Foundations©Copyright: Jeri Danyleyko
During the late 19th and early 20th century, the portland cement industry was positively booming. Portland cement, now a staple in today's building industry, first hit the markets in the late 1800s and instantly captured worldwide attention. The product was much harder and far more durable than the earlier lime mortars and the world couldn't get enough of it.
In 1905, the Belleville Portland Cement Company built a new plant and company town just south of the town of Belleville. Three years later, another company, the Lehigh Portland Cement Company followed with a second plant and company town 3 kilometres east of the first plant. The following year, in 1909, the Canada Portland Cement Company, which had been quietly buying up as many companies as it could swallow, acquired both plants. In 1914, the company consolidated operations and closed the older of the two plants. The sole remaining plant, Canada Cement Plant No. 5, remained the community's only major employer for the next 60 years.
While the two company plants were still operating, a new independent community arose between the two company towns. The new village served to connect both of the adjacent communities by offering schools, churches, an Orange Lodge as well as around 100 new homes. The community included two grocery stores, operated by G.J. Graves and R. Howard, two general stores run by F. Malek and Grimmon & McConnell and a notions store operated by J. & G. Harb. Even though the new village was independent, Point Anne was still a cement town. Many of the buildings, including the houses, were built from decorative cement blocks, a style that is considered rare and unique in North America to this day.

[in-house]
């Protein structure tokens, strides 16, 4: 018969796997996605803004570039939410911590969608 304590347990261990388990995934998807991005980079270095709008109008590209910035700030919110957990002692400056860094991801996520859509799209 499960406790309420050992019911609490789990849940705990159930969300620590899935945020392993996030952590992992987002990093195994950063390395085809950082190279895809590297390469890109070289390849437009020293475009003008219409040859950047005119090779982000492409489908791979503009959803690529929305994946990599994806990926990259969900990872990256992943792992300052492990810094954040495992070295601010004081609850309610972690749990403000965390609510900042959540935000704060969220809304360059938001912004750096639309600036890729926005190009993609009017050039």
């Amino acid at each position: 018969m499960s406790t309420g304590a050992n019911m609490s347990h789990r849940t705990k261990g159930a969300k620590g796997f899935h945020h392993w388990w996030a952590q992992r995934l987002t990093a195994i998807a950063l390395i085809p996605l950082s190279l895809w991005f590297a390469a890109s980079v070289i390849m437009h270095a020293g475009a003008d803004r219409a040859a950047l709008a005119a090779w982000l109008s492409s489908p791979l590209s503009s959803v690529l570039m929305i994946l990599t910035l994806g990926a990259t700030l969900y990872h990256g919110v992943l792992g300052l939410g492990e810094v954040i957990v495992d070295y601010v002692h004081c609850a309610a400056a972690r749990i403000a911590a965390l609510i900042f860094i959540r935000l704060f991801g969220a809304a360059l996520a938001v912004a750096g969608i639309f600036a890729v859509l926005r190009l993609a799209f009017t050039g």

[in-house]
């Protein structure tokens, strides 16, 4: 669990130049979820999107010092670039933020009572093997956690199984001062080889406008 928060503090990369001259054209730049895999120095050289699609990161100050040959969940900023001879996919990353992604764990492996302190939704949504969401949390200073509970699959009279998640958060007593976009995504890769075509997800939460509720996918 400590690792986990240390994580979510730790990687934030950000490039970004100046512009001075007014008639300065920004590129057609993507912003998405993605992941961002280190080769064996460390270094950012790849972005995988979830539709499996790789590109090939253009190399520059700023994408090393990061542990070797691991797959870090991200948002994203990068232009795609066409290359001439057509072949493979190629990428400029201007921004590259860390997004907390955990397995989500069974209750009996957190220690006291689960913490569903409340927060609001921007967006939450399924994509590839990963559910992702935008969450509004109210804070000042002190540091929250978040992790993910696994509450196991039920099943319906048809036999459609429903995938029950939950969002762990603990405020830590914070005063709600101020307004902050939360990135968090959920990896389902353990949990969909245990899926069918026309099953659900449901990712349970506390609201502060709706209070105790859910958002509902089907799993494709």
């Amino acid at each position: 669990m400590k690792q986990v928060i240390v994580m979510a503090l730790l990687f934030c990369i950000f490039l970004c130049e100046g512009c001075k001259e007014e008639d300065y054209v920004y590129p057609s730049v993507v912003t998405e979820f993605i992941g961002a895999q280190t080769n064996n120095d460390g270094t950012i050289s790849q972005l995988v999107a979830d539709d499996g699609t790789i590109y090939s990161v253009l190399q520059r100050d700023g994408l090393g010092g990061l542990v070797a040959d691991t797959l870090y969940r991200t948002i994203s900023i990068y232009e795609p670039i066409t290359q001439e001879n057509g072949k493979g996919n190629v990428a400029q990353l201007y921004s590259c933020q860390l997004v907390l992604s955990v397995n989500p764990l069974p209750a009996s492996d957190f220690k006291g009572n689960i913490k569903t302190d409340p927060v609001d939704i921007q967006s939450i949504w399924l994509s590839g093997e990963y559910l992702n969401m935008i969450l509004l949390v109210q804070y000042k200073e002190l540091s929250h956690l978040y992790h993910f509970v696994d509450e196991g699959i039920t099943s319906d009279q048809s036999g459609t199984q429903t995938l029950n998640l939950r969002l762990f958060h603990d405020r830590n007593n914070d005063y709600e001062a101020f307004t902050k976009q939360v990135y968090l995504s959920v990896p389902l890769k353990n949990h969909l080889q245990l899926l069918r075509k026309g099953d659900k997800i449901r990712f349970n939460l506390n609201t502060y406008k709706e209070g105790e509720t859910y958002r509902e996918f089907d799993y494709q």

During the 1920s there were close to a couple of dozen cement plants operating in Ontario. A series of amalgamations reduced that number to a mere three. Plant No. 5 was one of the fortunate survivors. Following a downturn in the construction industry during the 1930s, the industry roared back to life after the end of the World War II. The huge post-war construction boom saw the expansion of the plant, the addition of two new kilns and a jump in population to more than 660 residents. Point Anne was also the birthplace of hockey legend and superstar, Bobby Hull, in 1939.
Point Anne's demise came swiftly and abruptly. The plant was closed in 1973, following a merger between the Canada Cement Company and Lafarge Cement North America in 1970. All operations were transferred to the newer plant in nearby Bath.
It was all over for Point Anne. Some of the homes and other buildings were sold to residents. Those that couldn't be sold, along with the plant, were subsequently demolished.
With few employment prospects available in Point Anne, many of the residents chose to leave. Today, a portion of the old section remains partially occupied while a new incarnation of Point Anne slowly inches northward towards Belleville. Lafarge Canada now operates the site as an aggregate facility.